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ELL Program

ELL teachers work closely with their grade levels to ensure students are getting the language supports they need both in and out of the grade-level classroom. ELL and classroom teachers diligently teach language without sacrificing the Common Core State Standards.

ELL teachers use their knowledge of best practice for ELL as well as their knowledge of the students to choose the best instructional style for each student.
Longley ELL teachers typically offer instruction in one of the following styles. 


Pull-Out Instruction

Students receive specially designed language and academic instruction for portions of the school day, offered by an specialist in teaching English to speakers of other languages. 
ELL teachers provide services in a designated area outside of the classroom.


Pull-Out instruction allows EL students to receive small-group instruction specifically tailored to the students needs both academically and linguistically.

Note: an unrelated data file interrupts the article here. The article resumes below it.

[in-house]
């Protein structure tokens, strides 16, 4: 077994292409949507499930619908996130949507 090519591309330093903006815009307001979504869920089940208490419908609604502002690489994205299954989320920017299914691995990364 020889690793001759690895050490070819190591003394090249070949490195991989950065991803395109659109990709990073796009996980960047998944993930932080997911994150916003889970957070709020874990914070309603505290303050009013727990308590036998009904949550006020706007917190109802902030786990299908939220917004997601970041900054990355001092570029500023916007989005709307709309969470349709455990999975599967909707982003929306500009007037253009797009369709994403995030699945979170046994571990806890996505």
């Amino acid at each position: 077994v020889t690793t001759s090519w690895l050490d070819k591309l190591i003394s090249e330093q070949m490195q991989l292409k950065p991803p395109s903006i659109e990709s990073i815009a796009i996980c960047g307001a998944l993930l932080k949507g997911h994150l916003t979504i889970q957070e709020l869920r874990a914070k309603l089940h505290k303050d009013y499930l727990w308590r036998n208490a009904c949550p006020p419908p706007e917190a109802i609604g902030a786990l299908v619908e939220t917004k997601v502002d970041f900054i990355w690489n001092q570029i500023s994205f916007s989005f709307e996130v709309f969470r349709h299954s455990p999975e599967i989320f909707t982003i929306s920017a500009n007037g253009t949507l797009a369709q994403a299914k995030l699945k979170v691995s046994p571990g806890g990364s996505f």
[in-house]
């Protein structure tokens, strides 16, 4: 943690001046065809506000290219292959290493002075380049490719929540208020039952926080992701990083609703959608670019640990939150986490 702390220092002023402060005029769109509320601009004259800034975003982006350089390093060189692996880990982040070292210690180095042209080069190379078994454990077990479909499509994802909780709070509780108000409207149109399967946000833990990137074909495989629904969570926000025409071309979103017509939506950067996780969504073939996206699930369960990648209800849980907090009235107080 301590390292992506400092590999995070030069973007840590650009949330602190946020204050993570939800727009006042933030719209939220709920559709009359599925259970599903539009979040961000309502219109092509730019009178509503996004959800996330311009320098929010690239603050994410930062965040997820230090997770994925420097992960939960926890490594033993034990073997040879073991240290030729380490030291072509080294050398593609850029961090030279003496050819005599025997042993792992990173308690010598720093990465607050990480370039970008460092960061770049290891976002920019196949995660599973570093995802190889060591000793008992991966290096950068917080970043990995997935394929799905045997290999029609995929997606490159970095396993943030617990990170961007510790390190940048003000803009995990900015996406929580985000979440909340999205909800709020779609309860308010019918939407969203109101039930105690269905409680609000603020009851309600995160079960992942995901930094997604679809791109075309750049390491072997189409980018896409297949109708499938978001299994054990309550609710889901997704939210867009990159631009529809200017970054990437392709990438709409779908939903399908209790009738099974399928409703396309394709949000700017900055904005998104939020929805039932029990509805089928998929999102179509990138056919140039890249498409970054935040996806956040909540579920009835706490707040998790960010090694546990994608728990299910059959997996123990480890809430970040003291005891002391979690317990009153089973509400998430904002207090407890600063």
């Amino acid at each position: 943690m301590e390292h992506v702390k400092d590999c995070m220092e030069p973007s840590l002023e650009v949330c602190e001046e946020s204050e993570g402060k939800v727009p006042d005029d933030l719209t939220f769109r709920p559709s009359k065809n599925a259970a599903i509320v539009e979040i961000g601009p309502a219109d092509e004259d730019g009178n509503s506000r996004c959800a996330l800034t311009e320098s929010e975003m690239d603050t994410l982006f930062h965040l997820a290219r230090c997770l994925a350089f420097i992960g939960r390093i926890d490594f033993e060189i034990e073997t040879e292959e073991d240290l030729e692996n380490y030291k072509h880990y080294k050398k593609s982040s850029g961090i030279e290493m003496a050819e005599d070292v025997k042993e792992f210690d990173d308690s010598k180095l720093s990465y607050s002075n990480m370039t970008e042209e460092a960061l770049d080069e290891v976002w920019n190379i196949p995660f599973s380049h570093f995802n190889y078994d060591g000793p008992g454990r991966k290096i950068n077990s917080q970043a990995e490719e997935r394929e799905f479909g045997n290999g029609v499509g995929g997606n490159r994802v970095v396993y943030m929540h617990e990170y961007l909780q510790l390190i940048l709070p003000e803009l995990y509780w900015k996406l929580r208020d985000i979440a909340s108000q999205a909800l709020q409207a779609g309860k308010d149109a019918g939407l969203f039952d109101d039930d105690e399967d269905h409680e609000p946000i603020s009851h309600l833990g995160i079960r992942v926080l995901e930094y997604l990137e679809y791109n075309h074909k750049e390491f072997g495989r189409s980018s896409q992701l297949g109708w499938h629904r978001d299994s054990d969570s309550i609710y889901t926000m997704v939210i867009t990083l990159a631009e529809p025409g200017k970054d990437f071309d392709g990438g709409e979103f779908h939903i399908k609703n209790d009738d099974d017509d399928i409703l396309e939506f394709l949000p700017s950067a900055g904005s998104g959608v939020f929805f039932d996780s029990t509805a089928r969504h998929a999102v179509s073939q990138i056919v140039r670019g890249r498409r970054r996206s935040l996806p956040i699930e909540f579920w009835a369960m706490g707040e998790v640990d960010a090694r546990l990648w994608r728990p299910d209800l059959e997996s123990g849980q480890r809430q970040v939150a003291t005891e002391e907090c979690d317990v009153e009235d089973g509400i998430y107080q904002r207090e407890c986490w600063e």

Some teachers pull students in mixed-level groups while others pull by student proficiency level (newcomer, beginner, intermediate, advanced).

Typically ELL teachers will "parallel teach" where both the ELL teacher and classroom teacher are covering the same information but the EL students are receiving small-group language-focused instruction.



Collaborative Teaching


ESL/classroom teacher collaboration involves two credentialed professionals who are partners in the instruction of the lesson. They share the responsibility for planning lessons so as to provide differentiated instruction in a manner that is not always possible for one teacher. Lesson planning time is built into their schedules. 


Collaborative teachers are using the same physical space, and ELs are not pulled out of the classroom for one of the teachers to instruct. Although small heterogeneous groups may be pulled aside for reinforcement, ELs are not isolated from mainstream student


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